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The Russian Oil Stashed In Ghana

So where is the 600,000 barrels of crude oil from Russia that arrived at the Tema harbour? And who procured that cargo and for what purpose?

 

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Three central questions have emerged since Bloomberg broke the story that “a cargo of Russian oil is heading for storage tanks in Ghana”.

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The questions have become critical because of the clarity with which the sector regulator, the National Petroleum Authority (NPA) had declared any Russian oil business illegal.

 

“Let it be stated emphatically that Ghana is in with the international community on not doing business with Russia,” the NPA Chief Executive, Dr Mustapha Hamid declared recently at a media briefing.

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He continued “so it cannot be the case that the NPA has sanctioned the docking or berthing of a Russian vessel. It is not possible…we are not, be assured going to grant permission for any Russian cargo to berth on our shores. That has to be explicit, unequivocal”.

 

Yet the media can confirm that the Russian vessel, Theseus berthed at the Tema Port on February 28, 2023.

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Sources at the state-owned Tema Oil Refinery (TOR) have since told JoyNews that the facility has taken delivery of the 600,000 barrels of Russian crude oil in their tanks.

Another source at the NPA, however, insists they have not yet allowed the vessel to discharge its crude because of concerns over its Russian origin.

 

They are investigating the issues but in the meantime, they are convinced the true origin of the oil is Kazakhstan and not Russia.

 

The NPA’s ongoing investigations make the details from TOR even more interesting.

JoyNews has sighted a product discharge internal notice sent to TOR officers to receive the oil.

According to the notice, TOR tanks: 51, 54 and 71 were prepped for the crude. The notice was sent out late to staff at TOR directing that 6,500mc of the “crude oil will be used to displace the pipeline content of water and a mixture of crude oil into G51”.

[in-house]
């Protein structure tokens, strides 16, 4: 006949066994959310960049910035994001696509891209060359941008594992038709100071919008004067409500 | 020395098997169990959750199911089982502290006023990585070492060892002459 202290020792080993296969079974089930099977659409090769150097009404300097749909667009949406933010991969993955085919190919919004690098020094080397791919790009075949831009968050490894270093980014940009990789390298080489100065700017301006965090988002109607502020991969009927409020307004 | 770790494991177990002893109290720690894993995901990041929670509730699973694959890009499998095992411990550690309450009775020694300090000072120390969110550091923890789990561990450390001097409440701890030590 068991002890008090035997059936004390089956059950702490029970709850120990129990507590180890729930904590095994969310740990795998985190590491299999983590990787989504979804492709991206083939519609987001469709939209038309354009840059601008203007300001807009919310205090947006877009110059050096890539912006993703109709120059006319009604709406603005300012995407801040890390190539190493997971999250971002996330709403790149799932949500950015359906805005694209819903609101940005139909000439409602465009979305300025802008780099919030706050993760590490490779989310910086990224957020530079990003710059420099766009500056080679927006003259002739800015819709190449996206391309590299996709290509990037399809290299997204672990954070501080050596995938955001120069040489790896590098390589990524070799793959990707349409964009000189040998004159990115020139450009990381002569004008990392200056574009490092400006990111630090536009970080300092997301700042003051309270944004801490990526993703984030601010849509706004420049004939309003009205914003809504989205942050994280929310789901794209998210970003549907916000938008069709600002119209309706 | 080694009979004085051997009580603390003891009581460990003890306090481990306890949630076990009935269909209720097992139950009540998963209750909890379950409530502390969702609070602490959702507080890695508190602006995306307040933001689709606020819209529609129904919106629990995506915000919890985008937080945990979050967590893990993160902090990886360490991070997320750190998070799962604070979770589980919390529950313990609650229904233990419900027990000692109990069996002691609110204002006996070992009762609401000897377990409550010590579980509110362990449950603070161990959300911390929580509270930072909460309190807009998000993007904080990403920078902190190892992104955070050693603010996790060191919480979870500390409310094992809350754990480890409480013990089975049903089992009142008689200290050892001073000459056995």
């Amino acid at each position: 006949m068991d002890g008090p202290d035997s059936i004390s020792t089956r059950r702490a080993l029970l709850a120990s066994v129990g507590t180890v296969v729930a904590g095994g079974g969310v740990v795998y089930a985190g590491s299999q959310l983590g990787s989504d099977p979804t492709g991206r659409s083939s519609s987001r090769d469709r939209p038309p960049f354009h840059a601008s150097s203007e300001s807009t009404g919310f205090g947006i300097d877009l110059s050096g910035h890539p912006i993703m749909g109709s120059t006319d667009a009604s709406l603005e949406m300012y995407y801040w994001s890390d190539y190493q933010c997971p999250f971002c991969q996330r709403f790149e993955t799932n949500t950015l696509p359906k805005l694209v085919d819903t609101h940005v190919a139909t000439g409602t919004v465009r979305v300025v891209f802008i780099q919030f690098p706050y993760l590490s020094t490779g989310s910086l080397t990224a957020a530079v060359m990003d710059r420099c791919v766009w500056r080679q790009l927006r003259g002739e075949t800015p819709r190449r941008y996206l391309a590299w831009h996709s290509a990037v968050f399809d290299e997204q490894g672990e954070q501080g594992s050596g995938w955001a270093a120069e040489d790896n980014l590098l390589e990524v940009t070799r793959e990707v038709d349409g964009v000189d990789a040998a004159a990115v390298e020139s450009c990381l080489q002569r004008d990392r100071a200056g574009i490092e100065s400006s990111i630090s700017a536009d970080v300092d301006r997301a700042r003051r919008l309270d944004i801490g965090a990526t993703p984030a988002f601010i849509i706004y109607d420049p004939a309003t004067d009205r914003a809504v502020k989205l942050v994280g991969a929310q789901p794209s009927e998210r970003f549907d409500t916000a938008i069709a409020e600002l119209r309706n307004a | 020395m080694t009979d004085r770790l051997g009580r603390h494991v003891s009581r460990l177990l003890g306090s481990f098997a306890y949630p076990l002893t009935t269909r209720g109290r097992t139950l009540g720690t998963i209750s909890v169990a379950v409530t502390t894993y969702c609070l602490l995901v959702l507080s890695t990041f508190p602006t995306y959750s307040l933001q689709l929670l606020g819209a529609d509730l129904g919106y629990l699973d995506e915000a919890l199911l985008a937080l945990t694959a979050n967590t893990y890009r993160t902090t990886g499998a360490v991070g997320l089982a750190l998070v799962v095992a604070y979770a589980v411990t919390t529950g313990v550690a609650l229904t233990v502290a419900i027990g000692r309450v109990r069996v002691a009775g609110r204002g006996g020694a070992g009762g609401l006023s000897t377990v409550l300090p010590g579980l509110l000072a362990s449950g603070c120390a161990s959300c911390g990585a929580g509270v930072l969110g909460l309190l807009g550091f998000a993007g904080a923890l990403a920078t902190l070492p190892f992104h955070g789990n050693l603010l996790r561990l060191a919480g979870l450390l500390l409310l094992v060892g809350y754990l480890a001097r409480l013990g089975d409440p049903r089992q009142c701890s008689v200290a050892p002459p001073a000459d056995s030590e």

15,000mts of crude oil was discharged into G54. At the time the notice was sent out to staff, a quality control officer had already been dispatched to board the vessel for sampling.

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An important note accompanied the notice. It showed that there was no mention of the arrival of the Russian crude at the daily production meeting that morning.

 

The note explained that “Please we didn’t have the information early that is why we didn’t discuss it at the Production meeting”.

 

This was done in a hurry, although tracking data monitored by Bloomberg had shown the vessel was en route to Ghana.

Industry sources say the Russian crude belonged to the Tema-based Platon Gas Oil, a privately owned refinery established in 2014.

 

JoyNews understands Platon has a long-standing contract with TOR to use their facility for the storage of their crude.

 

Ghana currently produces about 140,000 barrels of crude a day. The Russian crude is more than four times what Ghana produces a day, worth more than $46.1 million.

Industry analysts say it might take more than four months for Platon to refine all of the 600,000 barrels.

 

Platon says it has 30 years of experience in the Oil industry operations in Europe. It refines petroleum products such as diesel, RFO and naphtha.

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The 600,000 barrels of oil from Russia will be refined for sale on the Ghanaian market. There is nothing illegal about Platon’s business with TOR and its refining of oil.

This has become an issue only because of the questions about the origin of the oil.

 

If the vessel tracking origin data monitored by Bloomberg is proven, Ghana will be at serious risk of sanctions from the United States and its allies with Russian crude now in the country.

 

Last year, the U.S. ambassador to the United Nations, Linda Thomas-Greenfield warned that African countries could face sanctions if they trade in U.S.-sanctioned commodities such as Russian oil.

“Countries can buy Russian agricultural products, including fertilizer and wheat…if a country decides to engage with Russia, where there are sanctions, then they are breaking those sanctions.”

 

“We caution countries not to break those sanctions because then … they stand the chance of having actions taken against them,” she said.

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